By Grayson Zoller
If some people are to be believed, every year the freshman classes get consecutively worse. So why does it seem like the school is remaining the same? Maybe it’s because it has remained the same, and the only thing changing is people’s perception.
The idea that the younger generation is ruining society is a concept that has been around for thousands of years. Everyone from Aristotle in the 300 B.C.s (“Young people have exalted notions, because they have not yet been humbled by life or learned its necessary limitations…”) to newspaper writers in the 1920s (“…an attitude on the part of young folk which is best described as grossly thoughtless, rude, and utterly selfish.”) has complained about how young people are lawless, amoral and generally foolish.
Delta High School has not been exempted from this complaining about the newest students, either. It’s not uncommon to hear cries that this year’s freshman class is the worst class to ever grace the floors of the school. But according to assistant principal Mr. Ross Elwood, this simply isn’t true.
“I don’t think it’s getting worse,” he said. “It usually is an adjustment period beginning in the first few weeks of school, maybe the first few months of school. But things settle down once kids learn our expectations and the teacher’s expectations, and they tend to meet those expectations pretty much.”
Elwood went on to say that students were used to the way things were done at the middle school, and that there’s an adjustment period when going to the high school.
“They’re used to the way things are done at the middle school, not that that’s good or bad, but they come here and we’re doing things a little differently,” he said.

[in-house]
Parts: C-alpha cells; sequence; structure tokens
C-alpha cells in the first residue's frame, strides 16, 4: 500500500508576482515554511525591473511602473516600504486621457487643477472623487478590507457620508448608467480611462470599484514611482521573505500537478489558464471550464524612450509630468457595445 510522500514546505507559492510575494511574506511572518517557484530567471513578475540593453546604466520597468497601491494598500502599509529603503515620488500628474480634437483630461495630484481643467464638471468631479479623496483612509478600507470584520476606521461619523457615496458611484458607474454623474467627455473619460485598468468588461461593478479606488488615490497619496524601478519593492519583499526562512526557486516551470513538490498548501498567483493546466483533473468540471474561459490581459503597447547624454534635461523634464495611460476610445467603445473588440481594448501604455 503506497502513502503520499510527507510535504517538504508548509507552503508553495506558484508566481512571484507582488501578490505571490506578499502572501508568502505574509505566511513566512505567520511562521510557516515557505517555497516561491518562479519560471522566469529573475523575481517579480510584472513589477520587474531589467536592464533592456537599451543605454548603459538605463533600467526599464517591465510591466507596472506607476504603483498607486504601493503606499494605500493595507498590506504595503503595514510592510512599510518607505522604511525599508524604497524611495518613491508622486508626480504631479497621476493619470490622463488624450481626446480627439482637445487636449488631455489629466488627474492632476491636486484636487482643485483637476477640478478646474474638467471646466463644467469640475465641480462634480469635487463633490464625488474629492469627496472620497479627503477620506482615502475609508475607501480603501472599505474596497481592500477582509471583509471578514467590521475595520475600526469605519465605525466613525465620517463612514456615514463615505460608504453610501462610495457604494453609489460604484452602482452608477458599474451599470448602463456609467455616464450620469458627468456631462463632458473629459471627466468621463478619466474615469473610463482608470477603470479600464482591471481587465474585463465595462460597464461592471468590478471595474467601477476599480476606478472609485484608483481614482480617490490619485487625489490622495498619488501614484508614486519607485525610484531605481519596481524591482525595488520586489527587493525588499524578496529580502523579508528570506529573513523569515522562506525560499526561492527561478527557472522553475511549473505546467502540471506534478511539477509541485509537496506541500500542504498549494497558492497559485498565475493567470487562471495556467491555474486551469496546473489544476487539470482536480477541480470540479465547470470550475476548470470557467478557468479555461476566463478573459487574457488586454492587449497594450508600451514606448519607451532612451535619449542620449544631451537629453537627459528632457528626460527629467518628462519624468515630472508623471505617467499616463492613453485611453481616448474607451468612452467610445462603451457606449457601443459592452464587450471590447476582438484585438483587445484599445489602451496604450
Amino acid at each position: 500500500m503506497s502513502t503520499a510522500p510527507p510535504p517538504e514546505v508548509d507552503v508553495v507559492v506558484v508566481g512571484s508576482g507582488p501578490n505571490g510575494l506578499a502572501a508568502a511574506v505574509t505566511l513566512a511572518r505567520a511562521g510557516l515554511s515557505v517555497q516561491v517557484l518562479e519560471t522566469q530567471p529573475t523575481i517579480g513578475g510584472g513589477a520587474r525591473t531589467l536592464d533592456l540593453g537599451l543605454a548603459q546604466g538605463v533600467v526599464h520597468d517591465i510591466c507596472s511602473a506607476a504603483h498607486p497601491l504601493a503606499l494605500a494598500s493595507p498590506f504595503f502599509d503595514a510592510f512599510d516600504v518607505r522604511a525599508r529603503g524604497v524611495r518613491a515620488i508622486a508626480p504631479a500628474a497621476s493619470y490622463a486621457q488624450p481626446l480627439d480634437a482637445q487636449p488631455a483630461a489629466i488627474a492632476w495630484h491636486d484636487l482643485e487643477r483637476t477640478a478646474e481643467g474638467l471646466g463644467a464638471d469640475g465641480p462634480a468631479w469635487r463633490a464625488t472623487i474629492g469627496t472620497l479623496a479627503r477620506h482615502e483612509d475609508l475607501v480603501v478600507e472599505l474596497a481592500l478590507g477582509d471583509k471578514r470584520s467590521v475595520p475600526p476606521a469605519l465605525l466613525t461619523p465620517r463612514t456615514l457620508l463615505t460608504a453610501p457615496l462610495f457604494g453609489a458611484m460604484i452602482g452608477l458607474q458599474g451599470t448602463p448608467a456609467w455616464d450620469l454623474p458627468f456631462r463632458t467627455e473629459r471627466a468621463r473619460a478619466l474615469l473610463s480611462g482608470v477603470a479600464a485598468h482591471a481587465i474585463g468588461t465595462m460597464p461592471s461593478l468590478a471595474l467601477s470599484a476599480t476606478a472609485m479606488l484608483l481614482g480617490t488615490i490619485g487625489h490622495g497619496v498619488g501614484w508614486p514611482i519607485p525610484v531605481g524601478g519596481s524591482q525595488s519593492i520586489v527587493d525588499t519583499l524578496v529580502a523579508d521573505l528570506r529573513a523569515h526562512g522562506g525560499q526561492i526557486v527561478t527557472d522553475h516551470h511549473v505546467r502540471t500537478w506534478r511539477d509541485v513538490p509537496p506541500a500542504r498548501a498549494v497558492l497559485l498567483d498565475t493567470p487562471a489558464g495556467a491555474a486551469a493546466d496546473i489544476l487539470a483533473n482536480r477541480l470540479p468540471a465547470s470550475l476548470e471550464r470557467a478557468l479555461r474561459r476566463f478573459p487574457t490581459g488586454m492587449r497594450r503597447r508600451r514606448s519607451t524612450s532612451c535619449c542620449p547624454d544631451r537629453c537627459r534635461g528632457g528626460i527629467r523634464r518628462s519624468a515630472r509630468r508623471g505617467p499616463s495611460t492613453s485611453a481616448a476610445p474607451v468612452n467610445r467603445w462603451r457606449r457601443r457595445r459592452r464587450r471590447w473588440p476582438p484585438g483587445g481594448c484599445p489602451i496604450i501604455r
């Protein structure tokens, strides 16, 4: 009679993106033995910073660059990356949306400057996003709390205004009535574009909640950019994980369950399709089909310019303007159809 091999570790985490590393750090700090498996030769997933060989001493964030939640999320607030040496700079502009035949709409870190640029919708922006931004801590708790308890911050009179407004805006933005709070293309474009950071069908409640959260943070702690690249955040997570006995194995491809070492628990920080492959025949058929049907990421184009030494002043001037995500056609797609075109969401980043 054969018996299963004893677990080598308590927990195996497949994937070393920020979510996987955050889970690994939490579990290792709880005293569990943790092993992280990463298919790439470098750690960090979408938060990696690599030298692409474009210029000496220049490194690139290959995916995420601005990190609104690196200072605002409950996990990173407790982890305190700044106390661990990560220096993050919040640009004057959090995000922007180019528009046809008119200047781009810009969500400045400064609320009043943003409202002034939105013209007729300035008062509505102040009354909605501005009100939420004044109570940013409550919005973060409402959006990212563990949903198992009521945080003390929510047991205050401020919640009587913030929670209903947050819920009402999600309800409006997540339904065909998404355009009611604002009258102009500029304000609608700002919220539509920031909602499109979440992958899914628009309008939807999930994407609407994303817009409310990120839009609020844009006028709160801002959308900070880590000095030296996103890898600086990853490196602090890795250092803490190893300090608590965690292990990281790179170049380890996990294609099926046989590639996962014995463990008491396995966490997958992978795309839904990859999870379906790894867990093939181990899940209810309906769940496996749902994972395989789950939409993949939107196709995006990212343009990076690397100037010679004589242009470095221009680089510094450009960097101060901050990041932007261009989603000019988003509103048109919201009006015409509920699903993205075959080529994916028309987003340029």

He also noted that classifying an entire class as “awful” just isn’t something he would do, because there are only students who need more help and correction.
Longtime Delta teacher Mrs. Julie Blakely taught freshmen for around 10 years, and she heard almost every year that the current class was the worst one. In her opinion, there were some freshman classes that were worse than others, but she said there was no trend of classes worsening. She remembers a time when two freshmen boys fought in her classroom, and another time when a boy jumped off a balcony for a $5 bet.
But Blakely believes there’s a different source of this perception that the freshmen are worsening: teachers.
“[Teachers] get older, and if you have upperclassmen, they don’t do such squirrely things like freshmen do,” she said. “So, they see freshmen as always being immature, acting up in class, things like that.”
A good way to see how student behavior has changed would be to look at the number of referrals handed out each year. Thanks to assistant principal Ms. Joey Gossett, Eagle’s Eye has this information to share with you.
While the percentage of referrals that are attributed to freshmen has seemed to trend upwards, the number of overall referrals has gone down, including for the freshmen. The school is giving out more than 500 fewer referrals than they were in the early 2010s.
This sharp decline is attributed mostly to culture by assistant principal Ms. Gossett. When she started as an administrator at the high school, there was a system implemented called PBIS.
PBIS stands for “Positive Behavior Intervention and Supports,” and the high school used it from 2013 to 2016.
Gossett said that PBIS helped establish a culture that focused on positive reinforcement. Signs would be put up encouraging students to do things like wash their hands, throw trash away, and generally behave.
Now, PBIS has done its job of establishing the culture and is no longer used. “We had what we wanted… the students knew how to behave, and we had very few discipline referrals,” Gossett said.
Obviously, keeping students disciplined is not a task that ends. There’s always a new group of students who are new to high school, and they’ll need time to get on track. But have the students been getting worse overall?
According to the people in charge of freshman discipline, absolutely not.